BOS mulls request to use gravel pit for fire training

PUBLISHED: | UPDATED:

HARVARD — Fire Chief Joseph Sicard told selectmen Tuesday night that his department hopes to use the front half of the Stow Road gravel pit as a training ground.

With board approval, they’d conduct controlled burns at the site, which has a water hole, he said.

The selectmen were mostly receptive but they had questions and concerns.

Bill Johnson asked Sicard if he’d considered alternative sites. Other towns with firefighter training facilities they’d be willing to share, for example.

Sicard said yes, but that would mean a number of firefighters and equipment would be out of town at the same time, which could be risky. With an in-town site, they’d be at home if needed, he said.

Asked about cost, Sicard said he anticipated no expense to the town at this point.

The plan is for grants and donations to pay for the setup, including corrugated steel containers for controlled burns and possibly installing an underground pipe to tap into the on-site water supply.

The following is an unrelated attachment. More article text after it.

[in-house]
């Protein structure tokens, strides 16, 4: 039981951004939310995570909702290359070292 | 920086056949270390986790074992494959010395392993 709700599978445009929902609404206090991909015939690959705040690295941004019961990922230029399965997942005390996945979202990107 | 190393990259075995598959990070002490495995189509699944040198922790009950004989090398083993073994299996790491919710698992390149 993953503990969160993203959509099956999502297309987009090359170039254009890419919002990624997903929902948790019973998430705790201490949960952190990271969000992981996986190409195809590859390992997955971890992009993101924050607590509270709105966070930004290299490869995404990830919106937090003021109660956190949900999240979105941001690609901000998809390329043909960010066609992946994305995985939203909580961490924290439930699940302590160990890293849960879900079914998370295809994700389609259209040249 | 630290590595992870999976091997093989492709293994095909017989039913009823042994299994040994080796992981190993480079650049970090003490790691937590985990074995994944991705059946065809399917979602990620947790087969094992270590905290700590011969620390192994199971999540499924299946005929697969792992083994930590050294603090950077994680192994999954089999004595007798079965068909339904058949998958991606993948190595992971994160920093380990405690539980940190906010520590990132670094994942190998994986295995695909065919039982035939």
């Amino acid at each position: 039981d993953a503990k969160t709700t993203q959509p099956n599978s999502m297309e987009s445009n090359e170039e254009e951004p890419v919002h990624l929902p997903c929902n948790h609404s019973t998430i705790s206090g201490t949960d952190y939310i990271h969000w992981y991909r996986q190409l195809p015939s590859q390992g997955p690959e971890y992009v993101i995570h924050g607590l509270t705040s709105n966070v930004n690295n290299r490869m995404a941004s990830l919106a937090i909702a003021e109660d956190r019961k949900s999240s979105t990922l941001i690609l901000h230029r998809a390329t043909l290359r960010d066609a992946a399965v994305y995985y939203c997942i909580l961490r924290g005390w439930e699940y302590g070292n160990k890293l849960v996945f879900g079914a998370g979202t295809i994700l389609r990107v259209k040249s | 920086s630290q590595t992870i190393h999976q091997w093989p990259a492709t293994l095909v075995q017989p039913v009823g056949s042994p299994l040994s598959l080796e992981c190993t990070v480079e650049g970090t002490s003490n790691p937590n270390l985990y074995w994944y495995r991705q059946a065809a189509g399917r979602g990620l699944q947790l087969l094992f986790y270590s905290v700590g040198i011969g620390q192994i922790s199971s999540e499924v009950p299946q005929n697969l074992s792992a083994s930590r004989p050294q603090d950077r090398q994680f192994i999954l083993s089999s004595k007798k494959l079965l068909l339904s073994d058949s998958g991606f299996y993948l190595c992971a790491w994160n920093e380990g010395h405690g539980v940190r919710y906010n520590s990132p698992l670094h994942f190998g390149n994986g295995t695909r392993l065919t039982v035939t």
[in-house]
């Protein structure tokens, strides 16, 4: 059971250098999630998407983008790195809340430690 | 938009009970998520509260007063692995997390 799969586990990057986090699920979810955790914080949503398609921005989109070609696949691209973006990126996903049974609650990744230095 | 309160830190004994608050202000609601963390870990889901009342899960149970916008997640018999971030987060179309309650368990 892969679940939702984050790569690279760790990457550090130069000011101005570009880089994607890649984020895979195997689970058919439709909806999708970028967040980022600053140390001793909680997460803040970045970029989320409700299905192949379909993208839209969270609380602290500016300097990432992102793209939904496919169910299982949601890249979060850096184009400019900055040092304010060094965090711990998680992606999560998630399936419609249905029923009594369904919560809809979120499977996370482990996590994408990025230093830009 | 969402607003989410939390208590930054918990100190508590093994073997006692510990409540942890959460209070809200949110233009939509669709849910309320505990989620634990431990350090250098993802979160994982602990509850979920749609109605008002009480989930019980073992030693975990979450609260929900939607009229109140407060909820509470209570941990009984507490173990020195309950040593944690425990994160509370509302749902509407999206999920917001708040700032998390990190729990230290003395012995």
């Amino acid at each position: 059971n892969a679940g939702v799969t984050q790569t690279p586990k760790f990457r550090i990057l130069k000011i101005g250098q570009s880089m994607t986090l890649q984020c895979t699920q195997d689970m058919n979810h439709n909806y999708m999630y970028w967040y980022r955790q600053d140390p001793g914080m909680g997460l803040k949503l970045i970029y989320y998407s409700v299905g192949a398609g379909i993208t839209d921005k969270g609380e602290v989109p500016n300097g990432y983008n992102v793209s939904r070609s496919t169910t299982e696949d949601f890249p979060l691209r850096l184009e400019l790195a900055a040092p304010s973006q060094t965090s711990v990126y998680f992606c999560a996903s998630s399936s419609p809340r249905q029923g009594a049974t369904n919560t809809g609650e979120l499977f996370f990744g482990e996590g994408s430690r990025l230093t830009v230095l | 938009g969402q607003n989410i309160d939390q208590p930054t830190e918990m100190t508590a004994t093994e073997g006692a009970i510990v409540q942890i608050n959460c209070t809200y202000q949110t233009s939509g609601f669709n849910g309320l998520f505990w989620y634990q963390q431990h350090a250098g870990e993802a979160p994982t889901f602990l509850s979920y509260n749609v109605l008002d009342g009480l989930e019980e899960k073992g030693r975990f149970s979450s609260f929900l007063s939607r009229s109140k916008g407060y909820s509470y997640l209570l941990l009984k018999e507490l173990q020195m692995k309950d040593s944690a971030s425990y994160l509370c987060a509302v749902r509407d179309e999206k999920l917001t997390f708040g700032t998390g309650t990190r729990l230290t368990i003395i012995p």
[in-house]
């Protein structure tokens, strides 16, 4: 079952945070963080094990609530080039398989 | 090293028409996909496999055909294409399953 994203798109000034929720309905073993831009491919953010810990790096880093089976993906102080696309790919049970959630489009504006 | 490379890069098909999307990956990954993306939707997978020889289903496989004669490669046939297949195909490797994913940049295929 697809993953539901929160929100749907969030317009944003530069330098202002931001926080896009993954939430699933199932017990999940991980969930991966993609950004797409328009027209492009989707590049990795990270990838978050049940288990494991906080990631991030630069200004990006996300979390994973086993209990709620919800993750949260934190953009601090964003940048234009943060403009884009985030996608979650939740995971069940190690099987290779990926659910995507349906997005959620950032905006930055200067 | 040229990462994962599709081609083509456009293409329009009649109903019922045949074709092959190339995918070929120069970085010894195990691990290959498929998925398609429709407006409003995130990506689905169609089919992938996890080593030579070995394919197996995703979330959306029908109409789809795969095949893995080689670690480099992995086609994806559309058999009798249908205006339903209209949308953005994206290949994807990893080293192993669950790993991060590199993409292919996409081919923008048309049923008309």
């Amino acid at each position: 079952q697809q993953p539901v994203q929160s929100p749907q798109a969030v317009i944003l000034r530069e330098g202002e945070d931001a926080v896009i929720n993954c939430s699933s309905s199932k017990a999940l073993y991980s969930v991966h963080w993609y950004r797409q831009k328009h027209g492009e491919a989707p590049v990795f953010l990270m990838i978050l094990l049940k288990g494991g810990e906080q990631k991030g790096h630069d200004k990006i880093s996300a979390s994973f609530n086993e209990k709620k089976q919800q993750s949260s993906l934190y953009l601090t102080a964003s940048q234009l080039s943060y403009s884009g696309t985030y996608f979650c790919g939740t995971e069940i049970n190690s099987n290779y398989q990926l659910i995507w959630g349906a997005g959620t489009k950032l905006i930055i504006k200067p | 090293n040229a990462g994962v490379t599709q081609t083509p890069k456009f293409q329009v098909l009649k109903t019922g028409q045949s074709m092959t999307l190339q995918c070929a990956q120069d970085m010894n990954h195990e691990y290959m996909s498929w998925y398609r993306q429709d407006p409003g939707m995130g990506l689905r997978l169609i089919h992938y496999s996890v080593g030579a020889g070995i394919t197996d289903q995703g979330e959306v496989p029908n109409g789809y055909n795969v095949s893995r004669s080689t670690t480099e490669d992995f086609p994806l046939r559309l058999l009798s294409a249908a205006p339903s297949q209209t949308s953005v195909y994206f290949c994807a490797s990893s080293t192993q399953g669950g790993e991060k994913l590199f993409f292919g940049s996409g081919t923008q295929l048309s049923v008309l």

“I’m excited that you’re taking the initiative to improve training,” Tim Clark said, noting that his commitment to do so was one of the reasons Sicard was hired. But access to the water hole comes under the jurisdiction of the Conservation Commission. “We can’t authorize that,” he said.

Johnson said the other board would likely hold a public hearing, which would satisfy selectmen’s key concern. That is, how abutters feel about having a firefighter training facility as a neighbor.

The question then became whether selectmen should initiate a “separate activity” to notify the public that such a plan is in the works.

Peter Warren said that would be overdoing it. “I think we’re getting in too deep here,” he said. He suggested that Sicard could do neighborhood outreach himself.

Besides, the Fire Department can be trusted to do the right thing and the public knows it. “I think we should support this,” he said.

Ron Ricci agreed, to a point. “Let’s see how the Conservation Commission process goes,” he said. But neighbors must be included.

“I’m not prepared to endorse this idea yet,” Johnson concluded. He wanted to hear back from the other board first and gauge public response. And he was still interested in exploring other sites, he said.

Sicard agreed to take care of every item on the selectmen’s list and come back with his request when all the bases had been covered.